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Kepler's supernova
Debris from a star that exploded known as Kepler’s supernova remnant (Photo credit: NASA)

How do stars die, explode and release heavy elements into the universe? These questions are the focus of an international team of scientists led by University of Hawaiʻi Institute for Astronomy (IfA) postdoctoral researcher Chris Ashall. The researchers were recently awarded two programs to conduct detailed observations with NASA’s $10 billion James Webb Space Telescope (JWST) flagship mission, set to launch in fall 2021.

Exploding stars, known as supernovae, produce most of the heavy elements, such as, iron, calcium, and silicon, in the universe. These elements form the building blocks for life. Supernovae may also be major producers of cosmic dust, but the exact nature of these explosions remains a mystery.

James Webb Space Telescope
James Webb Space Telescope (Photo credit: NASA)

“We may finally be able to understand the final stages of a star’s life, how they explode, what heavy elements they make, and how these elements are redistributed into the universe,” Ashall said. “It is truly an extremely exciting time for supernova science.”

JWST will have the capability to observe objects at longer wavelengths than its predecessor, the Hubble Space Telescope. Observations at these redder, mid-infrared, wavelengths can detect the signatures of elements that were not previously visible.

Ashall and the MIR SuperNovA Collaboration (MIRSNAC) will obtain spectra with JWST at mid-infrared wavelengths about 7 to 40 times redder than the naked eye can see. Ashall and MIRSNAC will observe two different types of supernovae—those resulting from the deaths of single, massive stars, called Type II, and those resulting from the explosion of lower-mass stars commonly known as white dwarfs, called Type Ia.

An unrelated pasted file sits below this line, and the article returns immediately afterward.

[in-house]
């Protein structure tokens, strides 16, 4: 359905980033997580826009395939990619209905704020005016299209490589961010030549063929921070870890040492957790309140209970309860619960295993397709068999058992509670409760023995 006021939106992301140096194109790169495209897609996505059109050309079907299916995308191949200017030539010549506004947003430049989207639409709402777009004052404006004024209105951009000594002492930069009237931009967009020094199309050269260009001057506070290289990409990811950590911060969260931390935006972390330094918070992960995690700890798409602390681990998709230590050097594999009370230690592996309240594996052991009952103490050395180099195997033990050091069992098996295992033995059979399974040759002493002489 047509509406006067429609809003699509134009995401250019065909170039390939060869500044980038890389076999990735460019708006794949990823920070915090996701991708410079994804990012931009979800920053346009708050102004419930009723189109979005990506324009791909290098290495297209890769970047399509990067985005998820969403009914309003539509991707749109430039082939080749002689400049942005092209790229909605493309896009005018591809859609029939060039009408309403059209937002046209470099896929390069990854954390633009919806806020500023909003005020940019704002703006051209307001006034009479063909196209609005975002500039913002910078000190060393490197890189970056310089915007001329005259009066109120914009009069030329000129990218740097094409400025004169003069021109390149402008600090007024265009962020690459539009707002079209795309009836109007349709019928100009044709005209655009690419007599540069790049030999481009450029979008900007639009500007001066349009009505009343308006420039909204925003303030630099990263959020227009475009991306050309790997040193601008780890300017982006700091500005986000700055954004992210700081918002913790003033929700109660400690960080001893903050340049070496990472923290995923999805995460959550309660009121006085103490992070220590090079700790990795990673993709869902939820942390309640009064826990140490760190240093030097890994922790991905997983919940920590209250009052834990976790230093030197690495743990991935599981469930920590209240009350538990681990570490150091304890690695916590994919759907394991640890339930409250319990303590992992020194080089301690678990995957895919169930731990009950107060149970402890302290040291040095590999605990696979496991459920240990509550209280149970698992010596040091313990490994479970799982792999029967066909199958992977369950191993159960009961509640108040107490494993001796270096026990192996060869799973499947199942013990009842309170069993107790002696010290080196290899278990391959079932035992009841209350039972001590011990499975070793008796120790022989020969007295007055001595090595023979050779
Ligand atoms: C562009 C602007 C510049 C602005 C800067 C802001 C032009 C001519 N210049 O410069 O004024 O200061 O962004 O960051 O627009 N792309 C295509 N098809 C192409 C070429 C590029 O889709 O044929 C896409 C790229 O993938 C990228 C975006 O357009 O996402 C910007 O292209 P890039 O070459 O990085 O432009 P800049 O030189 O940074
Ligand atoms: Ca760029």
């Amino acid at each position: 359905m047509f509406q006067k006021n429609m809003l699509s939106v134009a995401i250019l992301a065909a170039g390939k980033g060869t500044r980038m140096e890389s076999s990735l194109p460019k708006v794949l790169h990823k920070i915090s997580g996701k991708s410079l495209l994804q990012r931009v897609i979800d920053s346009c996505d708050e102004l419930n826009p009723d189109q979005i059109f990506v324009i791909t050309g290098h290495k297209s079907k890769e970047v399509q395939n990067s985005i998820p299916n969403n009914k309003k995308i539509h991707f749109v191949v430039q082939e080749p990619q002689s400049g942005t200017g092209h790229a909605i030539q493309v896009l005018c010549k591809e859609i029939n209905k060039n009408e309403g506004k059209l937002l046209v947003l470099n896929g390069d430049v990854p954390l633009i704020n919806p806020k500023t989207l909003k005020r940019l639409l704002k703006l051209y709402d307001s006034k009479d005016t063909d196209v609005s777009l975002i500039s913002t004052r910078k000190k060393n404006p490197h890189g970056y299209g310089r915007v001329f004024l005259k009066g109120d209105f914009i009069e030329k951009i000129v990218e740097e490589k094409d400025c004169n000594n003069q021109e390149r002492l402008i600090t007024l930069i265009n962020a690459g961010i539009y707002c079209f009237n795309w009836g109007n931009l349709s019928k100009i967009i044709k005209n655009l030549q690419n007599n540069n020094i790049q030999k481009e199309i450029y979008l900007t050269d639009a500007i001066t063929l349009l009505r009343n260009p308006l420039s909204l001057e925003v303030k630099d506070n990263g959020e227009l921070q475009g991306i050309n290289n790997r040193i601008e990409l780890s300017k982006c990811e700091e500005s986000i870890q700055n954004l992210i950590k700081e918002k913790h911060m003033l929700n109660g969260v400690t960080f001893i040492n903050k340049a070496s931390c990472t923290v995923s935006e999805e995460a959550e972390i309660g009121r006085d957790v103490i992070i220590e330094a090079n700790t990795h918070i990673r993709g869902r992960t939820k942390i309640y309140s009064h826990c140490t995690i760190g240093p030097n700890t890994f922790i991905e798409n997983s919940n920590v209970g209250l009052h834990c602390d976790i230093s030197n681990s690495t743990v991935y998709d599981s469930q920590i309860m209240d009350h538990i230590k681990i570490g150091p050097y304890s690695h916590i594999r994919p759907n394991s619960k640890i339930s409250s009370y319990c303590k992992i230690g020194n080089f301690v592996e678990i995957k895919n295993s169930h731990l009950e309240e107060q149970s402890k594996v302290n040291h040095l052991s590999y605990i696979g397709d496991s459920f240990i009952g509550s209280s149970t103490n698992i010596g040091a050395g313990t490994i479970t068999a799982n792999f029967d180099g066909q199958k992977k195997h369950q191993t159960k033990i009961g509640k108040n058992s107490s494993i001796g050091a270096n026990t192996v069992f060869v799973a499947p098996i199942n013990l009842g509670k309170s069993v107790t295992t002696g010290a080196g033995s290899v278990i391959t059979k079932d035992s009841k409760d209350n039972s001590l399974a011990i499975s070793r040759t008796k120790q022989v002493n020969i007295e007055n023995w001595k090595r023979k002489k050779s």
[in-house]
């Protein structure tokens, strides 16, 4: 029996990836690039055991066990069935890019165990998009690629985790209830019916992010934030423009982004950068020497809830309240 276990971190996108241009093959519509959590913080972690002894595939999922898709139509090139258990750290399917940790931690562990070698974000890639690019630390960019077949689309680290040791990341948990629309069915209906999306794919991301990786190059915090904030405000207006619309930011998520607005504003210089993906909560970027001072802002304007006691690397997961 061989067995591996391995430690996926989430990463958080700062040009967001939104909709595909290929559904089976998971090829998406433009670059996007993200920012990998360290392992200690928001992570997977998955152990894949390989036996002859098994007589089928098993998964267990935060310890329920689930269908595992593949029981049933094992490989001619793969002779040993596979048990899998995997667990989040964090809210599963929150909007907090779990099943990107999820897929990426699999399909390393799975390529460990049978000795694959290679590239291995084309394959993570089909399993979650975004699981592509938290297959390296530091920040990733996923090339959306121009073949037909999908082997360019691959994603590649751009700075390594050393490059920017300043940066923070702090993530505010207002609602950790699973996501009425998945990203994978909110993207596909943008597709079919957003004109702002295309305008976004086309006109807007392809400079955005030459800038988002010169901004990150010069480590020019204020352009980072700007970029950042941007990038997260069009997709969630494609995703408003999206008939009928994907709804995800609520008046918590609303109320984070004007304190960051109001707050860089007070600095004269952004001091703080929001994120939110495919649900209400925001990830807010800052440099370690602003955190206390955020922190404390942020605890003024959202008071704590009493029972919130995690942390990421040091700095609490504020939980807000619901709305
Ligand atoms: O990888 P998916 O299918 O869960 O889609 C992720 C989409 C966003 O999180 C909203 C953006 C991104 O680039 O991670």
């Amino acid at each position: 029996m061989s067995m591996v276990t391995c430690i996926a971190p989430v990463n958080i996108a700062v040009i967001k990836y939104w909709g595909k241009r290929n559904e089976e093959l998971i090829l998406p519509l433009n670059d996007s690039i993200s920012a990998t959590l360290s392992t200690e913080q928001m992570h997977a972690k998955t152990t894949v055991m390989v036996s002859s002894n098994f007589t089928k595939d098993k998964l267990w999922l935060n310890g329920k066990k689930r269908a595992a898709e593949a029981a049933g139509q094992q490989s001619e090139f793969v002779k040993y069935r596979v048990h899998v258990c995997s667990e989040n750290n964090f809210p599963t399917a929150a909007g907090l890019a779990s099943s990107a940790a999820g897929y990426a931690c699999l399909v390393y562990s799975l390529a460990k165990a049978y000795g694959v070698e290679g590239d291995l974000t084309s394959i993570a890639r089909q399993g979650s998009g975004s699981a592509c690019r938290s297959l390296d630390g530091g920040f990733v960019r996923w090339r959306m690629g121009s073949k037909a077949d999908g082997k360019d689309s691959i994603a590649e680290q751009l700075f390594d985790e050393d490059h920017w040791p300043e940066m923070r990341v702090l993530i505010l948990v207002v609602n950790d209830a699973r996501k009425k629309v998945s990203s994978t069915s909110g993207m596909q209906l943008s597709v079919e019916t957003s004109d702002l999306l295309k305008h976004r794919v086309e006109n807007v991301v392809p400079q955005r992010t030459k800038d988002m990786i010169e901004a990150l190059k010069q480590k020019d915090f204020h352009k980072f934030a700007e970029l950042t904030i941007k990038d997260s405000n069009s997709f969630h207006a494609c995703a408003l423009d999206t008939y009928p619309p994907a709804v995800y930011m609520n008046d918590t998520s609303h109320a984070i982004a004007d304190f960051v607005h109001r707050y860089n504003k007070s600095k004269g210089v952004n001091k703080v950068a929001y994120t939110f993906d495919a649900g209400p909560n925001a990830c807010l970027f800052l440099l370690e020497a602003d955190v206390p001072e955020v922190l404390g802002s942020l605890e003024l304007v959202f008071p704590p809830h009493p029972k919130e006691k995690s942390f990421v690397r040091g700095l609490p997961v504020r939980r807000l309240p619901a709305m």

Observations of Type II supernovae will help determine how much cosmic dust these massive, hydrogen-rich stars produce when they die. The Type Ia observations will pin down the masses of white dwarf stars when they explode. This data can be used to measure distances to galaxies, and have been vital to determining that the expansion of the universe is accelerating.

Ashall and the MIRSNAC are among the few select groups to have two projects accepted in the first round of JWST observations. IfA will be the center of the collaboration, which consists of more than 30 international scientists from many institutes including Aarhus University, the European Southern Observatory, Florida State University, University of California,Davis, University of Oklahoma and Carnegie Observatories.

IfA astronomers will also conduct detailed follow-up observations of galaxies seen in images from JWST. The project is part of the COSMOS-Webb program, comprised of nearly 50 researchers from 30 institutions worldwide, including IfA, that will use the telescopes on Maunakea to help NASA generate a three-dimensional map of the universe.

This research is an example of UH Mānoa’s goal of Excellence in Research: Advancing the Research and Creative Work Enterprise (PDF), one of four goals identified in the 2015–25 Strategic Plan (PDF), updated in December 2020.

Mosaic of the Crab Nebula
An expanding cloud of debris from the death of a massive star called Cosmic Crab (Photo credit: NASA)
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